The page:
Mortar with an added bacterial film is highly resistant to water uptake
Moisture can destroy mortar over time – for example when cracks form as a result of frost. A team of scientists at the Technical University of Munich (TUM) has found an unusual way to protect mortar from moisture: When the material is being mixed, they add a biofilm – a soft, moist substance produced by bacteria.
Oliver Lieleg usually has little to do with bricks, mortar and concrete. As a professor of biomechanics at the Institute of Medical Engineering (IMETUM) and the Department of Mechanical Engineering, he mainly deals with biopolymer-based hydrogels or, to put it bluntly, slime formed by living organisms.
These include bacterial biofilms, such as dental plaque and the slimy black coating that forms in sewage pipes. “Biofilms are generally considered undesirable and harmful. They are something you want to get rid of,” says Oliver Lieleg. “I was therefore excited to find a beneficial use for them.”
INSPIRATION FROM A CONVERSATION
During a conversation with a colleague at TUM, Lieleg came up with the idea of using biofilms to alter the properties of construction materials. Professor Christian Große holds the Chair of Non-destructive Testing. Among other things, he investigates self-healing concrete whose cracks close autonomously. One variant of this concrete contains added bacteria. Activated by the ingress of moisture, the bacteria close the cracks with metabolic products containing calcium.
For his own project, Lieleg used mortar instead of concrete. Instead of mending cracks after damage has occurred, he wants to prevent moisture from penetrating into mortar in the first place. Such invading water can cause serious problems, for example by inducing the growth of mold or widening existing microcracks through freeze-thaw-cycles. To prevent such water ingress, he takes advantage of the fact that some bacterial films are highly water-repellent. In the journal Advanced Materials, Lieleg and his colleagues describe how to make a moisture-resistant hybrid mortar.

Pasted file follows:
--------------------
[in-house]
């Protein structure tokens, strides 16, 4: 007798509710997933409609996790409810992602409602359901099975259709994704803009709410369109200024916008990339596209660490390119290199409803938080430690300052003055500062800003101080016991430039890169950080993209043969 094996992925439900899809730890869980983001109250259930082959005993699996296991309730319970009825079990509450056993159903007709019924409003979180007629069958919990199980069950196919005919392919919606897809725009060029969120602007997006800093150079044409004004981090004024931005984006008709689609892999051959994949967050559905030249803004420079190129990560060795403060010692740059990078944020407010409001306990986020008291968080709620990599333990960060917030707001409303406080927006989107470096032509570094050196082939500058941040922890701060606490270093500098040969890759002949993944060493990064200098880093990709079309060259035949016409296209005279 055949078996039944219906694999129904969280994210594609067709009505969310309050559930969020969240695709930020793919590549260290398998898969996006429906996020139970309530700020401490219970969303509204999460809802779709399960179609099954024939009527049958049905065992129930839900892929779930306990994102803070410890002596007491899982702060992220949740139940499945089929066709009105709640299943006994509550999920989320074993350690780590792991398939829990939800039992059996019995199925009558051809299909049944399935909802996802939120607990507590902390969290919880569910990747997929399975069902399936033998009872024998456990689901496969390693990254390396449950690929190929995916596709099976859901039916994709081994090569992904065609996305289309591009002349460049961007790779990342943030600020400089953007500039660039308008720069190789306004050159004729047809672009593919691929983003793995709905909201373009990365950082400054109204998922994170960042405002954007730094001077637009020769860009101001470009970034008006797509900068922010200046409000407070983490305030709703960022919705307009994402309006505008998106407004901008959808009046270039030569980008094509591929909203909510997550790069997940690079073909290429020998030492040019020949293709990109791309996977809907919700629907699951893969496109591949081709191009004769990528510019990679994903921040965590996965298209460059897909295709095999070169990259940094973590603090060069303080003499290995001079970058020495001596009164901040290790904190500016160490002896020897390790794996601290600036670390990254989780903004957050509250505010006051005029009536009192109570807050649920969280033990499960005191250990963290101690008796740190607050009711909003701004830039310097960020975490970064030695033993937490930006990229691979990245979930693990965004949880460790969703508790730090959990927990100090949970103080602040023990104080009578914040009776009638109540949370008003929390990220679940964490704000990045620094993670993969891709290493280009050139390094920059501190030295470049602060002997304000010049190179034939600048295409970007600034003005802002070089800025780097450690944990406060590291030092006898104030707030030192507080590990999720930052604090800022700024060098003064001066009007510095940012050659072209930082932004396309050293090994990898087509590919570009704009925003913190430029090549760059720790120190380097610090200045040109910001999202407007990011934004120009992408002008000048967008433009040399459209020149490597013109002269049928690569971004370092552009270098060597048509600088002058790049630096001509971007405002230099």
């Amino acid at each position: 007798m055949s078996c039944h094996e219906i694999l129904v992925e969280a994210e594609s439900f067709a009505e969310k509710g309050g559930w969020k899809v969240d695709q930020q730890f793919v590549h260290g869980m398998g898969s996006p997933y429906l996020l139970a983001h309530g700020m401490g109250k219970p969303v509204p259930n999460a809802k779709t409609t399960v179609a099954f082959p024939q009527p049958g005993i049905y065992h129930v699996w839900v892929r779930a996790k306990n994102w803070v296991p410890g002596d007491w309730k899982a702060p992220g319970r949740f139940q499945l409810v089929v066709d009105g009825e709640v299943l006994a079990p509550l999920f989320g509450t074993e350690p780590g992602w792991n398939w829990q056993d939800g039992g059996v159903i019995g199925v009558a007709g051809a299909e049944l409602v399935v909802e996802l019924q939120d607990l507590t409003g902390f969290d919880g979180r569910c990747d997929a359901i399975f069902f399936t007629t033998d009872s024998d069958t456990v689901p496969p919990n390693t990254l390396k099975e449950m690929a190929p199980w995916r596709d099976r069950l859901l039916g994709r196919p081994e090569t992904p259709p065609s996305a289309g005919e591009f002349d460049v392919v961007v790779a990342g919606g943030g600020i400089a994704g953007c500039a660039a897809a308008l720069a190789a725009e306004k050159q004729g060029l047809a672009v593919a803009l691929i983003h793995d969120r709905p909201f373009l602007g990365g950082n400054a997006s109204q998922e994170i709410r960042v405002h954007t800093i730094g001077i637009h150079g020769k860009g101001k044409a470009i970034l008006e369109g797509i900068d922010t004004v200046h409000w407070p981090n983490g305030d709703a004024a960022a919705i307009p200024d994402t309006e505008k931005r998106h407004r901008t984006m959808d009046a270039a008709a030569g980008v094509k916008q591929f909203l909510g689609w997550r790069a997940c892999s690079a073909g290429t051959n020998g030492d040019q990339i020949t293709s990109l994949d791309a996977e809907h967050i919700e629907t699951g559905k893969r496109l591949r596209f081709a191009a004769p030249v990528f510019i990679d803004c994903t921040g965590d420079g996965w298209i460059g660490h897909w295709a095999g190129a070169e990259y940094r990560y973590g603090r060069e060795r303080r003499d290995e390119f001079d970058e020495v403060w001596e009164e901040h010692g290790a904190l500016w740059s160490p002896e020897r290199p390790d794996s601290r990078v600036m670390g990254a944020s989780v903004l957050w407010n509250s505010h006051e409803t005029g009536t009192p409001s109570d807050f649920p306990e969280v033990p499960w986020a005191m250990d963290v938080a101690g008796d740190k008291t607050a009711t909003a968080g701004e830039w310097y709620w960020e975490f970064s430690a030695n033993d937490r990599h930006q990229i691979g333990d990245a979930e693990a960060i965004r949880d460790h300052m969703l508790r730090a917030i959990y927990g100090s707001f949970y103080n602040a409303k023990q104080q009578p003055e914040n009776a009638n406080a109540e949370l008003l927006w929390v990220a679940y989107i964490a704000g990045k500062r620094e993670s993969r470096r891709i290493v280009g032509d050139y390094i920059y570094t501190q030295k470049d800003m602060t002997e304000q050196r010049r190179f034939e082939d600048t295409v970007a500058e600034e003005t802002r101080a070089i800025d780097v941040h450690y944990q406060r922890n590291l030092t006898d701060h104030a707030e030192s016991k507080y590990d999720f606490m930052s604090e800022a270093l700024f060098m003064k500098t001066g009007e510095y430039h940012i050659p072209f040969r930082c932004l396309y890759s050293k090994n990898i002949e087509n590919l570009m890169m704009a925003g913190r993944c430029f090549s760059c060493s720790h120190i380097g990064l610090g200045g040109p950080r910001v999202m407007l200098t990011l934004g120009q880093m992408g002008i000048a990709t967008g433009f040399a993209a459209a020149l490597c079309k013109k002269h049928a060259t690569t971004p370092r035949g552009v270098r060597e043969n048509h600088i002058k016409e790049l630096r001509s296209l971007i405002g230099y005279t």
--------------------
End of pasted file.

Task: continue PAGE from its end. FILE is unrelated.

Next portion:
A SOIL BACTERIUM PRODUCES THE BIO-SUPPLEMENT
The key ingredient in the new material is biofilm produced by the bacterium Bacillus subtilis. “Bacillus subtilis normally lives in soil and is very common microorganism,” Oliver Lieleg explains. “For our experiments, we used a simple laboratory strain that grows rapidly, forms plenty of biomass and is completely harmless.” Lieleg’s team bred the bacterial film on standard culture media in the lab. They then added the moist biofilm to the mortar powder.
In the generated hybrid mortar, water was significantly less able to wet the surface compared to untreated mortar. To evaluate this surface property, the scientists measured the contact angle between water droplets and the surface. The steeper this angle, the more spherical the drops are, and the less likely the liquid is soaked into the material. Whereas this angle is only 30 degrees or less on untreated mortar, it is three times as high for drops on the hybrid mortar. Water droplets on polytetrafluoroethylene, better known by the trade name “Teflon”, have a similarly high contact angle.
NANOSTRUCTURES IN THE MORTAR
An explanation for the water-repellent properties of the hybrid mortar can be found in electron microscope images: The surface is covered with tiny crystalline spikes. This results in what is known as the lotus effect, which also occurs on the leaves of the lotus plant. The small uniform structures on the surface ensure that only a small part of a water droplet is actually in contact with the leaf surface. The surface tension of the droplet therefor is stronger than the forces that make it adhere to the leaf. Consequently, the droplet easily rolls off the leaf when the leaf is tilted. A cross-section of hybrid mortar shows that crystalline spikes are not only evenly distributed on the mortar surface but can also be found throughout the bulk volume of the mortar. This reduces the capillary forces that are normally responsible for the uprise of water in mortar when the material is immersed into liquid.
Although similar spikes also occur on untreated mortar, they are too long, rare and scattered for the lotus effect to occur. The researchers assume that the added biofilm stimulates uniform crystal growth throughout the volume of the hybrid material.
To find out if the hybrid mortar is resistant enough to actually be used in construction applications, it is currently undergoing mechanical tests in Christian Grosse’s department. “If the mortar is in fact suitable, there should be no problem for companies to produce it on a large scale,” Oliver Lieleg says. Both the bacterial strain used and the culture media are standard and relatively inexpensive. “We‘ve also discovered in our experiments that freeze-dried biofilm can be used equally well. Then, in a powder form, the biological material can be stored, transported and addedmuch more easily .” In the future, the scientists want to examine whether the biofilm can also be used to protect concrete against water.